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References and Further Reading 1. Introduction 'Ethical criticism' refers to the inclusion of an ethical component in the interpretation and evaluation of art. The two traditional opposing positions taken with respect to ethical criticism are 'autonomism' and 'moralism'.
The former claims that ethical criticism is never legitimate since moral and aesthetic value are autonomous, while the latter reduces aesthetic value to moral value. The extreme versions of autonomism and moralism, their appeal and their flaws, are discussed in section two.
A second arm of the ethical criticism debate saw several more moderate, and more plausible, positions proposed. In this body of literature too, the focus was on narrative art.
What is at issue in the current debate is whether the realm of aesthetic value should be taken to include the moral value of narrative art a never, b only sometimes when an artwork displays moral features merits or defectsor c whenever an artwork displays moral features merits or defects.
Due to differences between the modes of expression and content matter of the different art forms, it seems likely that what is true of the ethical criticism of narrative art, which often deals explicitly with human affairs and morality, may not be true of abstract art forms such as music and some fine arts and dance.
Such art forms would require separate consideration and this is something which has not thus far been undertaken in the philosophical literature. Section 3 considers the debate between moderate autonomism, defended by Anderson and Dean, and Noel Carroll's moderate moralism, examining Carroll's reasons for arguing that at least sometimes the moral features of narrative artworks are also aesthetic features.
This claim is shown to be false, and the two positions are clearly distinguished.
Much of the recent debate over ethical criticism - that is the debate between moderate autonomism, moderate moralism and ethicism - focusses on the flaws in the specific arguments presented for moderate moralism and ethicism.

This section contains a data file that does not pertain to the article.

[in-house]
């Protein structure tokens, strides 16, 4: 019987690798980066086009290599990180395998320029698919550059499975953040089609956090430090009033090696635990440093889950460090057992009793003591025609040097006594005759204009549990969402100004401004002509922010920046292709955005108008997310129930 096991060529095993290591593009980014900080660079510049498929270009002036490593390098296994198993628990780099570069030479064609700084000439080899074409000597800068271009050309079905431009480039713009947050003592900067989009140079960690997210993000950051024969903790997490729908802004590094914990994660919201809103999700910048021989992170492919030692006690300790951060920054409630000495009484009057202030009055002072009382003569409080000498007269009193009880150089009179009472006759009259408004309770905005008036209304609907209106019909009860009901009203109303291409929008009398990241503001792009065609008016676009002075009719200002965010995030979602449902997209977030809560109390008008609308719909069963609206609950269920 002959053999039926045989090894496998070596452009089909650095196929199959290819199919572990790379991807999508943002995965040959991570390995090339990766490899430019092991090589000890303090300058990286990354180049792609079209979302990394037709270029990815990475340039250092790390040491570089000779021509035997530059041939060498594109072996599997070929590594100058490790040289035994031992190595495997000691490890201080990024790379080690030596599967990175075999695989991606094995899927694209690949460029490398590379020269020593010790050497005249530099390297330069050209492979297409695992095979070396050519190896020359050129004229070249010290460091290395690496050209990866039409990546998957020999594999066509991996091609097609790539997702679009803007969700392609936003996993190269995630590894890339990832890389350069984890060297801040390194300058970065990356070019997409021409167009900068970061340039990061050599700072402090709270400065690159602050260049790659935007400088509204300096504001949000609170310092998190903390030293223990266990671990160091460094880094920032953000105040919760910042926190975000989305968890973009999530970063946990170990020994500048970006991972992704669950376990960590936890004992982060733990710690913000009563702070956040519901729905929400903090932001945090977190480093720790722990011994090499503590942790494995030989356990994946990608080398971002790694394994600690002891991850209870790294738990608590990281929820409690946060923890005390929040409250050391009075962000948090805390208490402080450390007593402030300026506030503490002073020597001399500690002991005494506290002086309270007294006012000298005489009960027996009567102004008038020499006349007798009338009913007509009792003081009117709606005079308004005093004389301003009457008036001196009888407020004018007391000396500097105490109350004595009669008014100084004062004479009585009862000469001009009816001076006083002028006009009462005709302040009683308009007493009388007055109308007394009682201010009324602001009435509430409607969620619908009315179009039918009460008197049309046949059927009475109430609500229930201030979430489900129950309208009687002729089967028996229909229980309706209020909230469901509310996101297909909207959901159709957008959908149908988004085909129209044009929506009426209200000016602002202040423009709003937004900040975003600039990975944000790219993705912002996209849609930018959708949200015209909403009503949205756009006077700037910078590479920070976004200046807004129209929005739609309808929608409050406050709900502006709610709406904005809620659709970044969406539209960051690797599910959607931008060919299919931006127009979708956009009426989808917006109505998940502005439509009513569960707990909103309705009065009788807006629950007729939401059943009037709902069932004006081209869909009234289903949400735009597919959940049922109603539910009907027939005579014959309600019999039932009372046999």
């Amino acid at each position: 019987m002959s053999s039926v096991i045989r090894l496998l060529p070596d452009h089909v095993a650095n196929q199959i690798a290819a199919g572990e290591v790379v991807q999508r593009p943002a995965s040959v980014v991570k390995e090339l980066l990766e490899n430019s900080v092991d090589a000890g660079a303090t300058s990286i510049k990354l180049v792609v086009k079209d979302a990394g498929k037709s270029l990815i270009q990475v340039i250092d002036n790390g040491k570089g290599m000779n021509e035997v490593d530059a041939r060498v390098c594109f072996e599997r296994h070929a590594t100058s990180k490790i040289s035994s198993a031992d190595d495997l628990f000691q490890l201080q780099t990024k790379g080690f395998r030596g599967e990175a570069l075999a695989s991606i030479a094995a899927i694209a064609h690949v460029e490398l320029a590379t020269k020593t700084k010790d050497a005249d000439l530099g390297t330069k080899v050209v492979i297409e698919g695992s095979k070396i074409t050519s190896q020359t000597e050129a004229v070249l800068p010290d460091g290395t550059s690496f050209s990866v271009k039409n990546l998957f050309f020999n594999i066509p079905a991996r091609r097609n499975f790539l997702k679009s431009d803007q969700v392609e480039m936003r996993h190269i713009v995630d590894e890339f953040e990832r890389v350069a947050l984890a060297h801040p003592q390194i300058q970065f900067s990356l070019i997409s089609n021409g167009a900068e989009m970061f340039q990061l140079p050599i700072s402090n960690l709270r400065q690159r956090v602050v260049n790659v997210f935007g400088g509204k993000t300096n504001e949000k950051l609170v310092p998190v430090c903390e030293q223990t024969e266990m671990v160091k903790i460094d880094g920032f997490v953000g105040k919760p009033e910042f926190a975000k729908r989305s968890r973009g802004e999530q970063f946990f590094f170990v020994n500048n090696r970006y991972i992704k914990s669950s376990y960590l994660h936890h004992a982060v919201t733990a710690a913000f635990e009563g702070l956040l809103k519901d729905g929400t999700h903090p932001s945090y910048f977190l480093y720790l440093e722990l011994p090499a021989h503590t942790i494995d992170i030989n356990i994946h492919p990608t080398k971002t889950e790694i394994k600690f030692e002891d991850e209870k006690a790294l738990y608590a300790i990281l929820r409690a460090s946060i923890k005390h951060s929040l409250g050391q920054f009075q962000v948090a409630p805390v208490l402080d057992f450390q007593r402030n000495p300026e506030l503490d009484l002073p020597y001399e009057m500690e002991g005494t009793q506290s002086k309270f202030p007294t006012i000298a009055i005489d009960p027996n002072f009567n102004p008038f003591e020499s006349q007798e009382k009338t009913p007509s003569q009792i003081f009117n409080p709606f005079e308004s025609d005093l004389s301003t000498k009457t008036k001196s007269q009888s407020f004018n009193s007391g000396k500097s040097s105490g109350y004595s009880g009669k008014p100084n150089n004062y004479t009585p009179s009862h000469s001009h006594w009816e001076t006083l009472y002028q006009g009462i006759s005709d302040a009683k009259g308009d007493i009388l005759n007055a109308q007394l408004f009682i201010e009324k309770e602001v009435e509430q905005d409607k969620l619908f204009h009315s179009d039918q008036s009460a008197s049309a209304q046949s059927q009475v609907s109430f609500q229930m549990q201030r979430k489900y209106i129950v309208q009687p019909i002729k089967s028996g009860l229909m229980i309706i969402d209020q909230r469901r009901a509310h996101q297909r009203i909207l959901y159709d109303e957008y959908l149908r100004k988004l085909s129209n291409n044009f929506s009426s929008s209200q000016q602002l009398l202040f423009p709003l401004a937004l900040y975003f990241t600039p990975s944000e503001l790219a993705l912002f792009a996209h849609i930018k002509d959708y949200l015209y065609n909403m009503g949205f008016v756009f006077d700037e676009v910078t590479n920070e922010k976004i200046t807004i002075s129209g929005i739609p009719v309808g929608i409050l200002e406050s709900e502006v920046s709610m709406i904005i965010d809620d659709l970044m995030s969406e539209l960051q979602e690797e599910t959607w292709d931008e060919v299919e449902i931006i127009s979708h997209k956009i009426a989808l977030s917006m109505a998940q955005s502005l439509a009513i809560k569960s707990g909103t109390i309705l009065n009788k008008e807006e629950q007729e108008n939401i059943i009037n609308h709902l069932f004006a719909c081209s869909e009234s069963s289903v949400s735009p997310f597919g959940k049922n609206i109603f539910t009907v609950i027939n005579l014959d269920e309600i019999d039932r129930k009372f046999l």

In fact, the central issue in the debate over ethical criticism, which is somewhat masked by the details, is how broadly the aesthetic should be defined.
While the extreme positions, radical autonomism and radical moralism define the aesthetic most narrowly, the position which defines the aesthetic most broadly and inclusively is ethicism. Radical Autonomism and Radical Moralism There are two extreme positions traditionally taken with respect to the relationship between art and morality; one is autonomism, or aestheticism, which is the view that it is inappropriate to apply moral categories to artworks, and that only aesthetic categories are relevant, while at the other end of the scale is moralism, the view that aesthetic objects should be judged wholly or centrally with respect to moral standards or values.
Both autonomism and moralism are widely recognised to be problematic, as they are based on inadequate conceptions of art and aesthetic value. Radical Moralism is the view that the aesthetic value of an artwork is determined by its moral value.
The most extreme version of this position reduces all aesthetic value to moral value. Proponents of radical moralism include Tolstoy, who, arguing against definitions of art that equated art with beauty, said: Social reductionism, such as the 'popular aesthetic' endorsed by Pierre Bourdieu, Roger Taylor and others, is also a version of radical moralism.